FLOOD - A flood is an abnormal progressive rise in the water level of streams or rivers which may result in overflowing. Floods in the Caribbean can often be caused by heavy rainfall, dam or levee failures, tsunamis, storm surges or burst water mains.
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My Flood Kiddie Kit

Every disaster blaster kid should know what to do if a natural hazard is about to occur. Making sure that you are ready for a flood means that you have to pack a Flood Kiddie Kit. Putting your kit together is easy, all you need to do is pack some things that you will really need, some of the items
are things you use everyday.
Read the list below to find out all the things you should pack in you kit.

  • Flashlight (so you can see in the dark in case the electricity
    gets turned off)
     
  • Extra batteries (in case the ones you have run out of energy)
     
  • A battery operated radio (during any disaster you should listen to the radio for updates and warnings)
     
  • A first aid kit (just in case you get hurt)
     
  • Insect repellant

  • Canned food (canned food stays fresh longer, and the packaging protects the food inside from getting damaged or contaminated. If you are trapped indoors or the flooding has prevent stores from opening, stocking up on can foods helps to make sure you can eat until things return to normal)
     
  • Soap, toothbrush and toothpaste (in case you have to evacuate these will help you to stay clean and fresh)
     
  • Hand sanitizer (if tap water gets switched off, you will have a way to keep your hands clean)
     
  • Medication

  • Extra clothes (in case you have to evacuate)
     
  • Rain gear (rain coat and rubber shoes or boots in case you have to walk through water or the rain)
     
  • Pillow and blanket

  • A favourite toy or colouring book  (in case you get bored)

Many of these items you may already have at home. Tell your parents you them to help you put together your Flood Kiddie Kit, then ask them where to find the items that you will need.

Kiddie Evacuation Plan

If you are told to evacuate, it means that you have been asked to leave where you are and go to safer place immediately. There are places called evacuation shelters, these are safe locations where people stay during a disaster.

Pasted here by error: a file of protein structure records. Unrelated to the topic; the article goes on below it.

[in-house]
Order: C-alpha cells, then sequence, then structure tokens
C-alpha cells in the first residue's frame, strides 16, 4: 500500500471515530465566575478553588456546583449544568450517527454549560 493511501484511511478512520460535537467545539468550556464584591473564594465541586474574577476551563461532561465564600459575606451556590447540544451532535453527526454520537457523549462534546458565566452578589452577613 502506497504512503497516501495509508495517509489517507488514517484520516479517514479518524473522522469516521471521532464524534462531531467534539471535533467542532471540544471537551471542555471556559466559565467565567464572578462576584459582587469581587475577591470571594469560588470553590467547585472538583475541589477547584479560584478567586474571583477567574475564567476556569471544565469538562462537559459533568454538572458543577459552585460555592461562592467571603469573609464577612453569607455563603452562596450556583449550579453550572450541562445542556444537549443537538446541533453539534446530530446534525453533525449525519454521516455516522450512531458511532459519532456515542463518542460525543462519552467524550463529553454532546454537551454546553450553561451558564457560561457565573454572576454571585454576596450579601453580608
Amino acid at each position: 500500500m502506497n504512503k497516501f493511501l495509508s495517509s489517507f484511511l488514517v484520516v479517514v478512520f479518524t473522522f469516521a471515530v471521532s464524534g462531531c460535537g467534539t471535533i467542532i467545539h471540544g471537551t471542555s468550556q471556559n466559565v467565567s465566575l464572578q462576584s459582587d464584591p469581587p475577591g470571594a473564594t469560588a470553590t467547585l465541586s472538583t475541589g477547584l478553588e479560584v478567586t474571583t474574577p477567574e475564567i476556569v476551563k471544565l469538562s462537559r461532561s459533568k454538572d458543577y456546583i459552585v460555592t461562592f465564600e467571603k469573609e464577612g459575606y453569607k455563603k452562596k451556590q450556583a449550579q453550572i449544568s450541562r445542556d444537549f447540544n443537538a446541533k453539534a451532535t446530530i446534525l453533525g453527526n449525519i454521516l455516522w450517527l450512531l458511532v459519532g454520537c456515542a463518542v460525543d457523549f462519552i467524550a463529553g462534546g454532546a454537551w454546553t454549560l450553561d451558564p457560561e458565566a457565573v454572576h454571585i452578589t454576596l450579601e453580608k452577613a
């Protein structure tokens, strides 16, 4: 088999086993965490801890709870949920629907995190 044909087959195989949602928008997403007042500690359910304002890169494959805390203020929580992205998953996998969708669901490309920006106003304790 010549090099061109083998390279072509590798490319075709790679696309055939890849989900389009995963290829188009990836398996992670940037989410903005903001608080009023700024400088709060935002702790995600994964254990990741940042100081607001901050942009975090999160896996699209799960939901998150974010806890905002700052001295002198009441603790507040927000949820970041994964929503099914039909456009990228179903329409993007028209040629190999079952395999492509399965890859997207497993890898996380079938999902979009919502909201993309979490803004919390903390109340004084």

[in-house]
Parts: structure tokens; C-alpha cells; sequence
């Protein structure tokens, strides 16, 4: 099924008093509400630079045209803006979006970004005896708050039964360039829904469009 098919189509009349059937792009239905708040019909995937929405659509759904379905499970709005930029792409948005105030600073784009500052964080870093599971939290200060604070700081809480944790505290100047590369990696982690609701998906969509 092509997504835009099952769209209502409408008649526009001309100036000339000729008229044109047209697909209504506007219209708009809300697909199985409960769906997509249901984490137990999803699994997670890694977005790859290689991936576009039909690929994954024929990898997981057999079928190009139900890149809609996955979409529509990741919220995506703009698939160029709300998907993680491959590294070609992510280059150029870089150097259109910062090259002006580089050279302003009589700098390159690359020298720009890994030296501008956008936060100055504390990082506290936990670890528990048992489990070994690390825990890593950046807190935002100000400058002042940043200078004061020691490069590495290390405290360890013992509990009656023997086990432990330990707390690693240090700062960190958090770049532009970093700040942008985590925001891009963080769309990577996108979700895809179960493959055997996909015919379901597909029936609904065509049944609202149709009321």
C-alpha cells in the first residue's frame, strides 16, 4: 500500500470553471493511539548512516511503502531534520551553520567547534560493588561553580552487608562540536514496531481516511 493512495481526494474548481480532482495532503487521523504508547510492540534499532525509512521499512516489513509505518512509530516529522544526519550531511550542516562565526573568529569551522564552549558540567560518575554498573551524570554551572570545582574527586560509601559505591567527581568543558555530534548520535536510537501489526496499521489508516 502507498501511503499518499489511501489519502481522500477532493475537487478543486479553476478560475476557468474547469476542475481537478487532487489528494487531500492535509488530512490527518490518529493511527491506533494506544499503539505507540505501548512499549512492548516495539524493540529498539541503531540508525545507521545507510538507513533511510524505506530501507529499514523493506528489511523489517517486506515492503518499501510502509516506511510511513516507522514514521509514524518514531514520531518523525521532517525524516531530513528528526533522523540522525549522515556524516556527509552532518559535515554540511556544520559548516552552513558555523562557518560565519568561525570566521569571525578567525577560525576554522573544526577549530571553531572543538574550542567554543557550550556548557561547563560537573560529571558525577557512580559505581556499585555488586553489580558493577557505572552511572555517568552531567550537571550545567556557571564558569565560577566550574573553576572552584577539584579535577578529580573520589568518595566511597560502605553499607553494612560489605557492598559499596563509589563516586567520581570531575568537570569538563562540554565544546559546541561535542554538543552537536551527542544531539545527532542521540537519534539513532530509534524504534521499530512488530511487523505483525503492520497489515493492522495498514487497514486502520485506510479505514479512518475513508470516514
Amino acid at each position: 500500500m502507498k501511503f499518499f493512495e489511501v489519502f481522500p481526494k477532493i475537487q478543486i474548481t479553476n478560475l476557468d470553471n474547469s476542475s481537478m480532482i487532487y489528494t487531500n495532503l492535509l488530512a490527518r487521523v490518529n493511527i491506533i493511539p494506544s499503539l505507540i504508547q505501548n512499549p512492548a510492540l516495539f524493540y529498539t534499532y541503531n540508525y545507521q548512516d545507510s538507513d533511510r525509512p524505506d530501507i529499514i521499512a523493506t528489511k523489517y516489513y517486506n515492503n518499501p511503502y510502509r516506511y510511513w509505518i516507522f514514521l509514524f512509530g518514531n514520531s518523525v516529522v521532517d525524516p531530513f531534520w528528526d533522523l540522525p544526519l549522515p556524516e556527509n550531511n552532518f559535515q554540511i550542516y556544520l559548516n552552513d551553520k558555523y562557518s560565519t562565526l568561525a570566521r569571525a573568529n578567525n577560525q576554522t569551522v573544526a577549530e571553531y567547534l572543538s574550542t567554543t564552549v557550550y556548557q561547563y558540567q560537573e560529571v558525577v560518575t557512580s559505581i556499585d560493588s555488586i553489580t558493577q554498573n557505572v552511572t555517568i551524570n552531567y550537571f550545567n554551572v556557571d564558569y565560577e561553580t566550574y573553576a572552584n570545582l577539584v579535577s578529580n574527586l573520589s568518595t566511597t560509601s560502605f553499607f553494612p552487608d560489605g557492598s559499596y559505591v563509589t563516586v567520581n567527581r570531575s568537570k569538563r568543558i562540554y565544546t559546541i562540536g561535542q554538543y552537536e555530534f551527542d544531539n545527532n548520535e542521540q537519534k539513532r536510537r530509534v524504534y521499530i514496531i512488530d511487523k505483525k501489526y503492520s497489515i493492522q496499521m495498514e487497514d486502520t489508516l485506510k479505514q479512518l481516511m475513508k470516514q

Every disaster blaster kid should know what to do if an evacuation is needed. When planning for an evacuation, there are certain things you should know.
Take a look at the Kiddie Evacuation Sheet below. When you fill in all the spaces, you have completed the Kiddie Evacuation Plan.

  1. Emergency Contact Numbers (these are the people you should call if something goes wrong. Ask your parents to teach you about the right times to use these numbers. )
POLICE Tel: 
FIRE Tel: 
AMBULANCE  
Tel: 
HOSPITAL Tel: 
  1. Evacuation Shelter (This is where you will go if you are told to evacuate.) Find out which shelter is the nearest.
    You should also get the telephone number.

EVACUATION SHELTER
Name:
 
Address:
 
Tel:
 

  1. Emergency contact family member (This is the person that you and your family have agreed to contact if you get separated during the disaster)

EMERGENCY CONTACT FAMILY MEMBER
Name: 
Tel:     

  1. Meeting Place (This is where you and your family have arranged to meet if you are unable to get home when the disaster strikes or if for some reason you become separated.

MEETING PLACE :
 

 

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12 inches of water can cause you to lose control of your vehicle.
New land development can increase flood risk, especially if the construction changes natural runoff paths.
In cases of severe flooding, water can take weeks to subside.
Large volumes of water can cause roadbeds to collapse.
Deforestation can cause flooding.
Flooding is the most common natural hazard.
Flash-flooding can occur within minutes.
Dams and levees are built to prevent flooding.
Flooding can cause millions of dollars in damage.
6 inches of moving water can sweep you off your feet.
Oil, and other chemicals carried in floodwaters can ruin crops and be hazardous to your health
When soil gets saturated with water, landslides may occur
More people die from drowning in fresh water floods during a hurricane or storm, than from any other cause.